writes: Scientists have formally announced their reconstruction of the Ein Gedi Scroll, the most ancient Hebrew scroll since the Dead Sea Scrolls. This was done by CAT scanning the burnt scrolls and virtually reconstructing the layers of scrolls with ink blobs on them.
National Geographic reports: "For decades, the Israel Antiquities Authority guarded the document, known as the Ein Gedi Scroll, careful not to open it for fear that the brittle text would shatter to pieces. But last year, scientists announced that they had scanned, virtually unrolled, and translated the scroll's hidden verses -- a feat now formally described in the scientific literature. Based on preliminary scans, [Brent Seales
of the University of Kentucky, who specialized in digitally reconstructing damaged texts,] and his colleagues announced in 2015 that the Ein Gedi Scroll was a biblical text from the sixth century A.D. containing a column of text from the book of Leviticus. But the full CT scan results, published on Wednesday in Science Advances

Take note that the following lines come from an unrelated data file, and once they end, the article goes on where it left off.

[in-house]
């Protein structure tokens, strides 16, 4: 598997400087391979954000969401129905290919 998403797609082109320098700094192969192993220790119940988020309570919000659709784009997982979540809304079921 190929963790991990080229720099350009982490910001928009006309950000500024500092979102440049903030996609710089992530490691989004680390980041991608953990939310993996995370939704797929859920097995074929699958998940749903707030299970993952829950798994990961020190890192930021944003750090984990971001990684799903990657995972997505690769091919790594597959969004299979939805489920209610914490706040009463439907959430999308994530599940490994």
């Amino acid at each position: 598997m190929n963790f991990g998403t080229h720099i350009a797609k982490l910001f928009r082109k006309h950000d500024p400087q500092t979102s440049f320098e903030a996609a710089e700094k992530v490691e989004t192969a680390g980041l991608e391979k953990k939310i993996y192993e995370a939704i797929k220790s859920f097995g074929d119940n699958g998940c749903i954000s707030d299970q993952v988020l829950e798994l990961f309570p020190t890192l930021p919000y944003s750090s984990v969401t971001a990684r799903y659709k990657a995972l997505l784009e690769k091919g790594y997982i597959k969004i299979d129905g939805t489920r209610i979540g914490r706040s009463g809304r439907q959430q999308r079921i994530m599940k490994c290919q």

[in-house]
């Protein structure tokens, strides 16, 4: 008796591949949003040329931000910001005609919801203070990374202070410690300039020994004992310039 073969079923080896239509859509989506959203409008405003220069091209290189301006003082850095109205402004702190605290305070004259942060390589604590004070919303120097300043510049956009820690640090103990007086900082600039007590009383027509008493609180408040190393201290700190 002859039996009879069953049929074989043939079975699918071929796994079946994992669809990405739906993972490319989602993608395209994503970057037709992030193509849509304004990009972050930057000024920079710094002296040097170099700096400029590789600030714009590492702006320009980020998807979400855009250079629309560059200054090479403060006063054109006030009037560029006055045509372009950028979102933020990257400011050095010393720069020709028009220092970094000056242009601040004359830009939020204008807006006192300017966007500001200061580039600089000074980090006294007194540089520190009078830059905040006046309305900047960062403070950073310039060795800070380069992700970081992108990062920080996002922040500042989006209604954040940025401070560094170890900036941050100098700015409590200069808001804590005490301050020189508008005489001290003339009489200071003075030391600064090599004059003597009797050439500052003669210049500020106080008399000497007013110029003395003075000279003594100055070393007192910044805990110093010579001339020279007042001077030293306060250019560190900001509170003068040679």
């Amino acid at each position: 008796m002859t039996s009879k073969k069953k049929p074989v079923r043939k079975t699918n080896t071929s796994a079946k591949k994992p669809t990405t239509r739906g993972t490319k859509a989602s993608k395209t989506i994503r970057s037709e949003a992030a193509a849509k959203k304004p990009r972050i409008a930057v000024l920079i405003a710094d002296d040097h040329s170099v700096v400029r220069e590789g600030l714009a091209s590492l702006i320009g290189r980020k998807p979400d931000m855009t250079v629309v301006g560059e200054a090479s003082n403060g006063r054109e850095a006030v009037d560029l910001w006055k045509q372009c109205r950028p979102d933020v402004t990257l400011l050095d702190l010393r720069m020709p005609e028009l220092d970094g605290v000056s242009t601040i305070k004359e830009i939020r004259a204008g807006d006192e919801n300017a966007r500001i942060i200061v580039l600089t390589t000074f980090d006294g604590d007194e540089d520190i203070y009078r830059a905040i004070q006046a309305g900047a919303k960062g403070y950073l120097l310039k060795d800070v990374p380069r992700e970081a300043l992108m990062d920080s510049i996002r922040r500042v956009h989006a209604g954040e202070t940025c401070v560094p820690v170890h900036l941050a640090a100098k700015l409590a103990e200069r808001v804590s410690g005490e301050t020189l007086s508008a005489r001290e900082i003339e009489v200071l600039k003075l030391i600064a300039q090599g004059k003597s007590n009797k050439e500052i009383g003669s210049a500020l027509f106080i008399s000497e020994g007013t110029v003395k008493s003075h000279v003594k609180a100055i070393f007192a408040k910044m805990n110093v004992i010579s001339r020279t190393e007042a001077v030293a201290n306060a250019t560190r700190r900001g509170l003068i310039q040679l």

, tell a deeper story. Further analysis revealed an extra column of text, ultimately fleshing out the first two chapters of Leviticus -- ironically, a book that begins with God's instructions for burnt offerings. What's more, radiocarbon dating of the scroll suggests that it may be between 1,700 and 1,800 years old, at least 200 years older than previously thought. In fact, the scroll's distinctive handwriting hearkens back to the first or second century A.D., some five centuries earlier than the date ascribed to the scroll last year." University of Cambridge lecturer James Aitken told Smithsonian's Devin Powell in 2015
: "There's little of surprise in finding a Leviticus scroll. We probably have many more copies of it than any other book, as its Hebrew style is so simple and repetitive that it was used for children's writing exercises."